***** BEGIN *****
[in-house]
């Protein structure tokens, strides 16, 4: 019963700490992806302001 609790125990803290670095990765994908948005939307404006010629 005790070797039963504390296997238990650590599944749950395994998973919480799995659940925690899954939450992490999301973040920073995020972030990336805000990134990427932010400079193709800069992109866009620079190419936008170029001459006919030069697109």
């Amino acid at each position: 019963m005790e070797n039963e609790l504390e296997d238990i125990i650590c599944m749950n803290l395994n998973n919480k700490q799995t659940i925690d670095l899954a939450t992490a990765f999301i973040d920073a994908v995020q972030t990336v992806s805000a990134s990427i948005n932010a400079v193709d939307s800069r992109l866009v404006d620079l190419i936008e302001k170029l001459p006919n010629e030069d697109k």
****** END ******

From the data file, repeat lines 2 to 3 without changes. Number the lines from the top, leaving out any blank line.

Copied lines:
């Protein structure tokens, strides 16, 4: 019963700490992806302001 609790125990803290670095990765994908948005939307404006010629 005790070797039963504390296997238990650590599944749950395994998973919480799995659940925690899954939450992490999301973040920073995020972030990336805000990134990427932010400079193709800069992109866009620079190419936008170029001459006919030069697109």
């Amino acid at each position: 019963m005790e070797n039963e609790l504390e296997d238990i125990i650590c599944m749950n803290l395994n998973n919480k700490q799995t659940i925690d670095l899954a939450t992490a990765f999301i973040d920073a994908v995020q972030t990336v992806s805000a990134s990427i948005n932010a400079v193709d939307s800069r992109l866009v404006d620079l190419i936008e302001k170029l001459p006919n010629e030069d697109k």